Big Project in the Big Apple

The Faux Finisher Magazine by Diane Capuano - 02/01/2010

scan0030.jpgThey endured heat, cold, rain, gusts of air, pigeons and more, but Patrick Ganino and Ryan Stenz persevered to complete a unique mural project in Brooklyn

 If the tenants of two adjoining Brooklyn high-rises want to see the sights of New York, they don’t have to hail a cab or travel via subway. In fact, they don’t even need to leave their buildings at all. They can just look out their windows toward their common courtyard to see renditions of The Statue of Liberty, Central Park, the Cyclone Roller Coaster at Coney Island, the Brooklyn and Verrazano bridges and dozens of other painted images that symbolize their city.1.jpg

The images—a total of 40 murals in all—are the work of two artists: Patrick Ganino, owner of Creative Evolution in Durham, Conn., and Ryan Sentz of The Faux Dream in Baltimore, Md. “We worked on this project for 60 days, from Aug. 15-Oct. 15,” Patrick states. “Ryan and I rented an apartment in Brooklyn, so we were together 24/7.”

The project entailed more than 9,000 square feet on the exteriors of buildings rising 12 stories high. The owner commissioned the work because he wanted to give his tenants something nice to look at instead of a drab courtyard. The artists primed the building, created faux finishes as well as hand-painted and airbrushed the murals. Patrick and Ryan did most of the work, but when needed, they called upon the help local artisans and craftsmen to help with some of the trickier aspects of the project.

The largest mural is The Statue of Liberty, which was created in an archway and spans three stories. The remaining images are approximately 3-by-3 or 3-by-4 feet in dimension. Patrick and Ryan also painted architectural features, such as pillars, columns, faux windows and brownstones.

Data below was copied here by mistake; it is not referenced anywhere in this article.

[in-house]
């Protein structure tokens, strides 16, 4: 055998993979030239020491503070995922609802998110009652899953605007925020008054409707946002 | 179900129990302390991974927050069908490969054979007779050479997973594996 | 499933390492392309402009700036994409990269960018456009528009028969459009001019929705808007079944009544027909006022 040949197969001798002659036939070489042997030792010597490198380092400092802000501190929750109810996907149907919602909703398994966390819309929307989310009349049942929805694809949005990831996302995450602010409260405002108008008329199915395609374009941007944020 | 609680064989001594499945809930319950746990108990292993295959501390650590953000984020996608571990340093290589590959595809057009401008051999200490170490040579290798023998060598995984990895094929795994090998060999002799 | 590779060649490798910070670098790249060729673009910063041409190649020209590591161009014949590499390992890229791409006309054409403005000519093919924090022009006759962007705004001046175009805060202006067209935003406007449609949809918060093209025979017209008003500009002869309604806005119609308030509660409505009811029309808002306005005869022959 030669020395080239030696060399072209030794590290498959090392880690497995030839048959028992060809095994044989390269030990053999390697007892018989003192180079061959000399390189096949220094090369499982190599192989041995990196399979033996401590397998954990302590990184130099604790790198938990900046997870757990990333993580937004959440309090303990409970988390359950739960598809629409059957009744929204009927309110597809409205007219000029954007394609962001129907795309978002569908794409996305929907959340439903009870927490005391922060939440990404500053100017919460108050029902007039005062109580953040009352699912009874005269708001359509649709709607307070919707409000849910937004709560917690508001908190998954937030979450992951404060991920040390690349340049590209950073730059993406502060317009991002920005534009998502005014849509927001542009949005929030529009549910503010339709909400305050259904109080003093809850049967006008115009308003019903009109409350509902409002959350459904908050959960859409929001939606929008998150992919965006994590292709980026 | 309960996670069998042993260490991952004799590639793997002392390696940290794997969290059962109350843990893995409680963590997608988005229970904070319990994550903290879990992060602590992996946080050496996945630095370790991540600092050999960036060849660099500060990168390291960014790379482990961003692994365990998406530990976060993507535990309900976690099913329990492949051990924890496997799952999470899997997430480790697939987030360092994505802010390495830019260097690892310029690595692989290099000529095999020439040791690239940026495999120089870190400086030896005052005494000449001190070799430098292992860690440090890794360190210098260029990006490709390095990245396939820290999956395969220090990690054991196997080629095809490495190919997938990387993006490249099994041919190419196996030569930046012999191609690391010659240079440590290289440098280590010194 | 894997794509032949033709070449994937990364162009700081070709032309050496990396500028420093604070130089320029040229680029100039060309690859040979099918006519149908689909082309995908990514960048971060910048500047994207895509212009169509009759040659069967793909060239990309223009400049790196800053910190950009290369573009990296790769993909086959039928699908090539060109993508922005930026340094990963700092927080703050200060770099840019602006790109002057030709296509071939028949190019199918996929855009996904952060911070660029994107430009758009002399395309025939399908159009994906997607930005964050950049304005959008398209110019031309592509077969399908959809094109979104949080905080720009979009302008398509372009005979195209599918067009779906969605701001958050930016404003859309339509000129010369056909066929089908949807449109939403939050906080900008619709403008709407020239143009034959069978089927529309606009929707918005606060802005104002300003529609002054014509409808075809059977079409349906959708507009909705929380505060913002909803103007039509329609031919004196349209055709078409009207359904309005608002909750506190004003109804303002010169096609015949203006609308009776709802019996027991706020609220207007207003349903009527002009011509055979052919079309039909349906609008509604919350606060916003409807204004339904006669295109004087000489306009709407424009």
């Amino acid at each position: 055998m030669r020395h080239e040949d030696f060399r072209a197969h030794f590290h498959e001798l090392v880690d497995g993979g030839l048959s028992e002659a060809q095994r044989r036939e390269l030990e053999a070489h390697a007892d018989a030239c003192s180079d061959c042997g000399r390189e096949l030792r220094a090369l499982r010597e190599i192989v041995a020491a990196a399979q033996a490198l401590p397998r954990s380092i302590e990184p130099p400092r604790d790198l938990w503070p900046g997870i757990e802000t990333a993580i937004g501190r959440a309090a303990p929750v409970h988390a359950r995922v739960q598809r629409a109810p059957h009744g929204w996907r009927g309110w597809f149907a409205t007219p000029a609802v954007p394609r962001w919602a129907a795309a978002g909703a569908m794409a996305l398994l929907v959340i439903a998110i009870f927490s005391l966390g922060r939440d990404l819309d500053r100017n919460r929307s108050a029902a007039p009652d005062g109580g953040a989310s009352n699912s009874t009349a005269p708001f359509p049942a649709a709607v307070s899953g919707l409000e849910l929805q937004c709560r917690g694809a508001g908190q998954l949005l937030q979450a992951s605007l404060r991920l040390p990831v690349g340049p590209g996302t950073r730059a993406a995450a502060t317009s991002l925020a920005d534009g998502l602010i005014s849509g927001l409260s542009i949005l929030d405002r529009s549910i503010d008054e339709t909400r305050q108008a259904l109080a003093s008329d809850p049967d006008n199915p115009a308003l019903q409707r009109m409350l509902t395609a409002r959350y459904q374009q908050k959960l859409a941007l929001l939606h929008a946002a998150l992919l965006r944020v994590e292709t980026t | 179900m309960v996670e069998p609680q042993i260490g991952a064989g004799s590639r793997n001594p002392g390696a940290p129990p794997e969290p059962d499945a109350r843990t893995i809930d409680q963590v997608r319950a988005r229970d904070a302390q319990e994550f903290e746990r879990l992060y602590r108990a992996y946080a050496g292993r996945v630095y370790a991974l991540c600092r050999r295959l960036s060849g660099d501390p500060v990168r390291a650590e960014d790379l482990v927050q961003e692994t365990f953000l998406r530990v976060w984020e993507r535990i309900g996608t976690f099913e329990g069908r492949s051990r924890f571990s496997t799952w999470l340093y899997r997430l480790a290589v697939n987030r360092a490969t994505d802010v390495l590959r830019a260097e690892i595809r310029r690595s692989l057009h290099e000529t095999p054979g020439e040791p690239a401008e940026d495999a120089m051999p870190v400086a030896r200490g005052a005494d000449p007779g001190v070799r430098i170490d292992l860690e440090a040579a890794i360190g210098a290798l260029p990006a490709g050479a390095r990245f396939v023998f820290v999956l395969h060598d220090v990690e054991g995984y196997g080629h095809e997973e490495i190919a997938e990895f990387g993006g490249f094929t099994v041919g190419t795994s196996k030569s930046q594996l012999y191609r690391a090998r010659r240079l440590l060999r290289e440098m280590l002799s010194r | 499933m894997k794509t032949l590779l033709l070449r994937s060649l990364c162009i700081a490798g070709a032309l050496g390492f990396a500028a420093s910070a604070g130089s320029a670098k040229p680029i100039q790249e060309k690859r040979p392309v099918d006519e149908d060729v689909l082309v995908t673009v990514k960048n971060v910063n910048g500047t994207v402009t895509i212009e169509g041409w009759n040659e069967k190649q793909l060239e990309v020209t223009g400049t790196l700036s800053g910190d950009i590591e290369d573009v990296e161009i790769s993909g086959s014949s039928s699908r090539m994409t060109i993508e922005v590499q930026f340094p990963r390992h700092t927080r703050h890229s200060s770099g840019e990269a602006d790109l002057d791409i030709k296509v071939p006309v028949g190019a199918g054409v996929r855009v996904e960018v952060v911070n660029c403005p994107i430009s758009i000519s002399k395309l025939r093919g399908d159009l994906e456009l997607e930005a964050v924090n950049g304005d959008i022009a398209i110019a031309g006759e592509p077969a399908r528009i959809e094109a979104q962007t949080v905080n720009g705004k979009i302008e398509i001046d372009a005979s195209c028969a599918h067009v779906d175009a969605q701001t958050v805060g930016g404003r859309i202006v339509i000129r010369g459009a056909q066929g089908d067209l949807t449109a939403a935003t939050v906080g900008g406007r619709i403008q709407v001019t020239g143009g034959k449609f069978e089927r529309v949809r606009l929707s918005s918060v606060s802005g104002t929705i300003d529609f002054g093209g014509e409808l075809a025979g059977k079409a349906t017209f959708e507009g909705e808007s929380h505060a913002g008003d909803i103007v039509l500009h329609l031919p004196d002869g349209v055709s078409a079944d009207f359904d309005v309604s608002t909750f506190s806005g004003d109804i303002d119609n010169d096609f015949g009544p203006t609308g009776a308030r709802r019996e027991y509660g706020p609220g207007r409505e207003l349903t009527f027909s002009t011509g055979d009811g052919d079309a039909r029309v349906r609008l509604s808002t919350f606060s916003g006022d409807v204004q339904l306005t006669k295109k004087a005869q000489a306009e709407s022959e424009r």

4.jpgThe tenants in the building encompass a wide range of professions, including doctors, lawyers and even a U.S. congressman. One of the tenants is the Little Flower Children and Family Services, and the artists did a portrait of their late director, Father John T. Fagan, as a remembrance specifically for them.

The project was completed over the course of two months, during which the artists endured heat, cold, rain, precarious heights and a couple of persistent pigeons who kept flying into their path. “We started when it was hot and ended when it was chilly,” Patrick reports. “There was also a lot of rain. Altogether, we lost 15 days to rain. We were looking at the weather report hour by hour.”

One of the biggest physical challenges was the use of swing stage scaffolding. Patrick and Ryan had to learn to use the motorized controls as well as the safety lines and harnesses so that they could securely work when several stories up in the air. “The scaffolding company brought it in, set it up for us and showed us how to use it,” Patrick reports. “ It was a little scary at first; it took some getting used to. Plus, there were these giant vents on the building blowing air on us, which was really challenging when we were trying to do airbrushing.”

Ryan concurred about the challenge of adjusting to the scaffolding. “The scaffolding was definitely intimidating the first couple of days,” he said, but it just was one of several physical challenges that the painting duo had to endure.

“This was my first exterior project, and it was different from my typical jobs,” Ryan reported. “You had to have a lot of stamina, because we worked seven days a week, from 9 to 5. If the weather was good, we couldn’t take a day off. There was so much rain, we had to keeping work while the sun was out.”

Their way of dealing with fatigue was to drink lots of Starbucks coffee. “It turned out to be an x.jpgexpensive habit, so we did ‘Rock-Paper-Scissors’ to see who would pay,” Ryan reports. However, they got back on budget by making many a meal from Ramen Noodles or canned tuna.

Originally, Patrick was supposed to start the project in the fall of 2008, but a couple of delays forced the project to be postponed until the following year. “We had to start from square one,” Patrick reports, “but I met with the owner in April or May and we got everything settled.”